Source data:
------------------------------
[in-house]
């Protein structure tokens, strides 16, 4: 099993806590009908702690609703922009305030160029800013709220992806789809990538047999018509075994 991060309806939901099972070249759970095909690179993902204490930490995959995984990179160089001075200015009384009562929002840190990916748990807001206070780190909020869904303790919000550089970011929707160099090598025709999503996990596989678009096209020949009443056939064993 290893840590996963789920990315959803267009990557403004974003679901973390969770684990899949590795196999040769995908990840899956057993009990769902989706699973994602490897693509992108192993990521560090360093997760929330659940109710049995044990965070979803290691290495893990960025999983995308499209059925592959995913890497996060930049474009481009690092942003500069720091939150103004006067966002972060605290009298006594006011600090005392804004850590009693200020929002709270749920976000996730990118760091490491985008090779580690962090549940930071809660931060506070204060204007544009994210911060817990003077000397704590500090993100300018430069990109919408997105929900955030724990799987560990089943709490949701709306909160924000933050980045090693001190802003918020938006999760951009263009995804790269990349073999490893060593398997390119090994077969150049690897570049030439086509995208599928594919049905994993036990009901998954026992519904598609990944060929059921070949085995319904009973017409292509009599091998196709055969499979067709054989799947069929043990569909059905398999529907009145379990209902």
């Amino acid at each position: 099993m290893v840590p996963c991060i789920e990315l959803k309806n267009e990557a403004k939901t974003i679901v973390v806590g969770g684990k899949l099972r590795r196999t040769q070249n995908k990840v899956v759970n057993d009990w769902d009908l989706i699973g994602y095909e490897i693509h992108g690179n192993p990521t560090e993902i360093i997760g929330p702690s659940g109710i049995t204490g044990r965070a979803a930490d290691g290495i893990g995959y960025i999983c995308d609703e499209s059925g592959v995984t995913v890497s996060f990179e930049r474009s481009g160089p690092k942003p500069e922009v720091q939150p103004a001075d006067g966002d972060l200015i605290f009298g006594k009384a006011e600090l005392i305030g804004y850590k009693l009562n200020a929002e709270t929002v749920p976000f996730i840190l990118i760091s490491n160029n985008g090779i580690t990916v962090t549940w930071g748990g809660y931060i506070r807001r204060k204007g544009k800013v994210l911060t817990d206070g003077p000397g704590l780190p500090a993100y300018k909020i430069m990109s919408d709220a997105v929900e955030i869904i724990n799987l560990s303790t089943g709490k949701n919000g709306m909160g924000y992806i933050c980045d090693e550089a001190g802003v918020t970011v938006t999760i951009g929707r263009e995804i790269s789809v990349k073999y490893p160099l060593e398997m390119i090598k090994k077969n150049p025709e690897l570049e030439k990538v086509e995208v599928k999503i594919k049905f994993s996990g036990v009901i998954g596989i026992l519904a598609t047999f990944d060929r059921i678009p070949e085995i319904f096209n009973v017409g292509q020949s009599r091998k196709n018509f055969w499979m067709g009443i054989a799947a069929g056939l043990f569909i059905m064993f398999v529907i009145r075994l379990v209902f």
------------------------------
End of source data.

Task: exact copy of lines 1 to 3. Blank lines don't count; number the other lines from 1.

[in-house]
């Protein structure tokens, strides 16, 4: 099993806590009908702690609703922009305030160029800013709220992806789809990538047999018509075994 991060309806939901099972070249759970095909690179993902204490930490995959995984990179160089001075200015009384009562929002840190990916748990807001206070780190909020869904303790919000550089970011929707160099090598025709999503996990596989678009096209020949009443056939064993 290893840590996963789920990315959803267009990557403004974003679901973390969770684990899949590795196999040769995908990840899956057993009990769902989706699973994602490897693509992108192993990521560090360093997760929330659940109710049995044990965070979803290691290495893990960025999983995308499209059925592959995913890497996060930049474009481009690092942003500069720091939150103004006067966002972060605290009298006594006011600090005392804004850590009693200020929002709270749920976000996730990118760091490491985008090779580690962090549940930071809660931060506070204060204007544009994210911060817990003077000397704590500090993100300018430069990109919408997105929900955030724990799987560990089943709490949701709306909160924000933050980045090693001190802003918020938006999760951009263009995804790269990349073999490893060593398997390119090994077969150049690897570049030439086509995208599928594919049905994993036990009901998954026992519904598609990944060929059921070949085995319904009973017409292509009599091998196709055969499979067709054989799947069929043990569909059905398999529907009145379990209902």
């Amino acid at each position: 099993m290893v840590p996963c991060i789920e990315l959803k309806n267009e990557a403004k939901t974003i679901v973390v806590g969770g684990k899949l099972r590795r196999t040769q070249n995908k990840v899956v759970n057993d009990w769902d009908l989706i699973g994602y095909e490897i693509h992108g690179n192993p990521t560090e993902i360093i997760g929330p702690s659940g109710i049995t204490g044990r965070a979803a930490d290691g290495i893990g995959y960025i999983c995308d609703e499209s059925g592959v995984t995913v890497s996060f990179e930049r474009s481009g160089p690092k942003p500069e922009v720091q939150p103004a001075d006067g966002d972060l200015i605290f009298g006594k009384a006011e600090l005392i305030g804004y850590k009693l009562n200020a929002e709270t929002v749920p976000f996730i840190l990118i760091s490491n160029n985008g090779i580690t990916v962090t549940w930071g748990g809660y931060i506070r807001r204060k204007g544009k800013v994210l911060t817990d206070g003077p000397g704590l780190p500090a993100y300018k909020i430069m990109s919408d709220a997105v929900e955030i869904i724990n799987l560990s303790t089943g709490k949701n919000g709306m909160g924000y992806i933050c980045d090693e550089a001190g802003v918020t970011v938006t999760i951009g929707r263009e995804i790269s789809v990349k073999y490893p160099l060593e398997m390119i090598k090994k077969n150049p025709e690897l570049e030439k990538v086509e995208v599928k999503i594919k049905f994993s996990g036990v009901i998954g596989i026992l519904a598609t047999f990944d060929r059921i678009p070949e085995i319904f096209n009973v017409g292509q020949s009599r091998k196709n018509f055969w499979m067709g009443i054989a799947a069929g056939l043990f569909i059905m064993f398999v529907i009145r075994l379990v209902f």